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Kenyan Tribes Battle for Shrinking Resources

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Kenyan Tribes Battle for Shrinking Resources

Kenyan Tribes Battle for Shrinking Resources

Kenyan Tribes Battle for Shrinking Resources

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  • <iframe src="" width="100%" height="290" frameborder="0" scrolling="no" title="NPR embedded audio player">
  • Transcript

An armed Turkana guards livestock. Dwindling water and livestock resources have fueled an increase in raids. Tony Karumba/AFP/Getty Images hide caption

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Tony Karumba/AFP/Getty Images

The mountains in West Pokot lie in a semi-arid region. The Pokots live just south of Turkana. Yann Arthus-Bertrand/CORBIS hide caption

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Yann Arthus-Bertrand/CORBIS

As the climate dries and herds shrink, more Turkana are turning to camels, which can go two weeks without water. Simon Maina/AFP/Getty Images hide caption

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Simon Maina/AFP/Getty Images

Kenya's Turkana people and their southern neighbors, the Pokot, have been feuding for generations, raiding cattle and killing each other, but a spate of droughts in recent decades is exacerbating an age-old animosity.

The city of Lodwar is a sun-fried, dusty snatch of ground in central Turkana, one of the battlegrounds on which the feud between the Turkana and Pokots plays out. The matter is livestock — cattle, camels, goats and sheep — the livelihood of these pastoralists.

The Turkanas and the Pokots are highly skilled at livestock raiding, snatching from each other's herds for bragging rights, for wealth and often, for revenge. Their feuding predates the Old West in the United States and perhaps even predates the U.S. itself.

But Eris Lothike, who heads the Oxfam UK office in Lodwar, says that the groups are becoming better and better at killing each other.

"We are talking about hundreds of armed people attacking villages and chasing everyone away and killing them — those who resist mainly. Raids, which can involve a thousand men. Armed men, raiding a place," Lothike says.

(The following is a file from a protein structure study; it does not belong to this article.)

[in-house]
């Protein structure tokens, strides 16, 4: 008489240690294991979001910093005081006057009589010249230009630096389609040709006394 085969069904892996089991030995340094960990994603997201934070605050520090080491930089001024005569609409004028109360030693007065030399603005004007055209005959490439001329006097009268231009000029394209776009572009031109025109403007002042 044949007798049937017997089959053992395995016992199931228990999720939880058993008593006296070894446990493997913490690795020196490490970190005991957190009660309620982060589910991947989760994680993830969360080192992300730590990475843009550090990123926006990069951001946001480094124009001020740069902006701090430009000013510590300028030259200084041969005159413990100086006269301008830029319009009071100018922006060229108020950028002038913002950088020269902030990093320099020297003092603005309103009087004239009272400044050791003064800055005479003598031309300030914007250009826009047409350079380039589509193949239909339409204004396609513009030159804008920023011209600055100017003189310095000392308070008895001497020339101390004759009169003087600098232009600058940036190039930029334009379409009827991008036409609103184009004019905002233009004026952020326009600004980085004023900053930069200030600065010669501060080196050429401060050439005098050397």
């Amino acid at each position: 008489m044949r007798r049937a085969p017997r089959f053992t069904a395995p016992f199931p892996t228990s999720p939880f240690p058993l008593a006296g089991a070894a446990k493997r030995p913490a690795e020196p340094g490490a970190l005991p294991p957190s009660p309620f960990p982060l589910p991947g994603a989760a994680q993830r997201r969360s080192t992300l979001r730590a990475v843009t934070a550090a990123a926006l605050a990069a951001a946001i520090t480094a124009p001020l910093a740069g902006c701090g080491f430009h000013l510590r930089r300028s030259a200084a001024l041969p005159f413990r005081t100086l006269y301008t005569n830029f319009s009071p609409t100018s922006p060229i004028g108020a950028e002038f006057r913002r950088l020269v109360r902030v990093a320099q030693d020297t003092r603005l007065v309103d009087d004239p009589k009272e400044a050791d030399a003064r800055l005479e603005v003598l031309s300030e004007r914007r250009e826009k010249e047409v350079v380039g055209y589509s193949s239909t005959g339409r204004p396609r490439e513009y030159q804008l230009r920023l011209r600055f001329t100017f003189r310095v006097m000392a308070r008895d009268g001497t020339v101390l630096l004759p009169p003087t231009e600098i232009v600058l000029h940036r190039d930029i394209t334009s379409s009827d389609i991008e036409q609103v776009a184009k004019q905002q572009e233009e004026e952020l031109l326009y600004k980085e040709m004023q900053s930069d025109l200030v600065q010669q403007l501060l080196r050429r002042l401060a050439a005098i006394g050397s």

Nearly every pastoralist has a story like this to tell, and in Turkana that means nearly half a million men, women and children. The Pokot are fewer in number, but are considered by the Turkana and other ethnic groups here to be the more aggressive cattle rustlers. They live just south of Turkana in the emerald green hills around Turkwel Gorge, a place so stunning, that to the naked eye it might resemble Eden.

But Rosalind Hibakoo-oh, a Pokot pastoralist and the mother of four, says that Pokots are not the only aggressors.

"Our problem is that I'm seeing that our counterparts, the Turkana — they are coming to kill us, even us, looking for food," she says.

'We Have Two Enemies'

John Achuka is a Turkana elder in the town of Lokchar. The town's scouts have told them to prepare for a Pokot raid that could erupt any day now, and Achuka does not take the news lightly: His brother died earlier this month when the Pokots raided their goat herd and reportedly made off with 400 goats. Achuka says he does not personally raid the Pokots, but he shakes the hands of the Turkanas who do.

"To us, we have two enemies. We have the drought and the Pokots. When there is good rain, we are raided. When there is no good weather we have the drought," Achuka says.

On his assessment hangs the tale of an even bigger drama unfolding in this part of Kenya. The climate is changing — and not for the better. Turkana is mostly semi-arid to arid territory, and increasingly, there's more dust than grass. The Pokots are better placed, but even they suffer. Drought and the unpredictability of rain over the years have made paupers of them all.